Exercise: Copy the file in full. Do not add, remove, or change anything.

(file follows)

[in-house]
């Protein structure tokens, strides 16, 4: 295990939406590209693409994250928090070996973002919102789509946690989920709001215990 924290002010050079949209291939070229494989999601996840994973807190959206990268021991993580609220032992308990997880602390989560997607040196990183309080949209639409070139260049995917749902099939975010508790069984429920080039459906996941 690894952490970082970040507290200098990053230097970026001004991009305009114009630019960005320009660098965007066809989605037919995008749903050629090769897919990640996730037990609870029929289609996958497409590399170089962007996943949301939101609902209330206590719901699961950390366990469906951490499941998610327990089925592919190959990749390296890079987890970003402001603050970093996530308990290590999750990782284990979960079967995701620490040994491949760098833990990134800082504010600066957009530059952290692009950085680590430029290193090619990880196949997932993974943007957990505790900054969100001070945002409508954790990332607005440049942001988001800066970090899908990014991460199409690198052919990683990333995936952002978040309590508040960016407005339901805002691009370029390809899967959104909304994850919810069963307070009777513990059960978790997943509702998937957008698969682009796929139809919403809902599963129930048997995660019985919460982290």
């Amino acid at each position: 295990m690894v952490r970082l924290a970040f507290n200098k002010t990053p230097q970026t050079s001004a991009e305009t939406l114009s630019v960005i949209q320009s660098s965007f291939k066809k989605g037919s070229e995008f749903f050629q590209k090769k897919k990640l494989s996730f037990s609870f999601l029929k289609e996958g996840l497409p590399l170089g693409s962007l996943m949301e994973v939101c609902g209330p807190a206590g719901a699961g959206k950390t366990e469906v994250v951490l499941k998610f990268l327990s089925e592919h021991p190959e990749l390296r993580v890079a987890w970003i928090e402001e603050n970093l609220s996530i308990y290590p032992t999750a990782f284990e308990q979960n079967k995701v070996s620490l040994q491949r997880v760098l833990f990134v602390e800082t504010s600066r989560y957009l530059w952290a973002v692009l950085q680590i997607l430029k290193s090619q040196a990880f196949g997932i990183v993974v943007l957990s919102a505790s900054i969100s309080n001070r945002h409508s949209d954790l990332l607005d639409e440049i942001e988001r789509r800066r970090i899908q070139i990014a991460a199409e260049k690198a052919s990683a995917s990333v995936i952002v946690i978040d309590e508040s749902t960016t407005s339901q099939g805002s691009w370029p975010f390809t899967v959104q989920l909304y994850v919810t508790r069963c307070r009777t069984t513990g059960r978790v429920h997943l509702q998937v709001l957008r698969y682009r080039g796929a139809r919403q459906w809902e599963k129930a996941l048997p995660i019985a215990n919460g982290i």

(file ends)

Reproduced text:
[in-house]
């Protein structure tokens, strides 16, 4: 295990939406590209693409994250928090070996973002919102789509946690989920709001215990 924290002010050079949209291939070229494989999601996840994973807190959206990268021991993580609220032992308990997880602390989560997607040196990183309080949209639409070139260049995917749902099939975010508790069984429920080039459906996941 690894952490970082970040507290200098990053230097970026001004991009305009114009630019960005320009660098965007066809989605037919995008749903050629090769897919990640996730037990609870029929289609996958497409590399170089962007996943949301939101609902209330206590719901699961950390366990469906951490499941998610327990089925592919190959990749390296890079987890970003402001603050970093996530308990290590999750990782284990979960079967995701620490040994491949760098833990990134800082504010600066957009530059952290692009950085680590430029290193090619990880196949997932993974943007957990505790900054969100001070945002409508954790990332607005440049942001988001800066970090899908990014991460199409690198052919990683990333995936952002978040309590508040960016407005339901805002691009370029390809899967959104909304994850919810069963307070009777513990059960978790997943509702998937957008698969682009796929139809919403809902599963129930048997995660019985919460982290």
């Amino acid at each position: 295990m690894v952490r970082l924290a970040f507290n200098k002010t990053p230097q970026t050079s001004a991009e305009t939406l114009s630019v960005i949209q320009s660098s965007f291939k066809k989605g037919s070229e995008f749903f050629q590209k090769k897919k990640l494989s996730f037990s609870f999601l029929k289609e996958g996840l497409p590399l170089g693409s962007l996943m949301e994973v939101c609902g209330p807190a206590g719901a699961g959206k950390t366990e469906v994250v951490l499941k998610f990268l327990s089925e592919h021991p190959e990749l390296r993580v890079a987890w970003i928090e402001e603050n970093l609220s996530i308990y290590p032992t999750a990782f284990e308990q979960n079967k995701v070996s620490l040994q491949r997880v760098l833990f990134v602390e800082t504010s600066r989560y957009l530059w952290a973002v692009l950085q680590i997607l430029k290193s090619q040196a990880f196949g997932i990183v993974v943007l957990s919102a505790s900054i969100s309080n001070r945002h409508s949209d954790l990332l607005d639409e440049i942001e988001r789509r800066r970090i899908q070139i990014a991460a199409e260049k690198a052919s990683a995917s990333v995936i952002v946690i978040d309590e508040s749902t960016t407005s339901q099939g805002s691009w370029p975010f390809t899967v959104q989920l909304y994850v919810t508790r069963c307070r009777t069984t513990g059960r978790v429920h997943l509702q998937v709001l957008r698969y682009r080039g796929a139809r919403q459906w809902e599963k129930a996941l048997p995660i019985a215990n919460g982290i």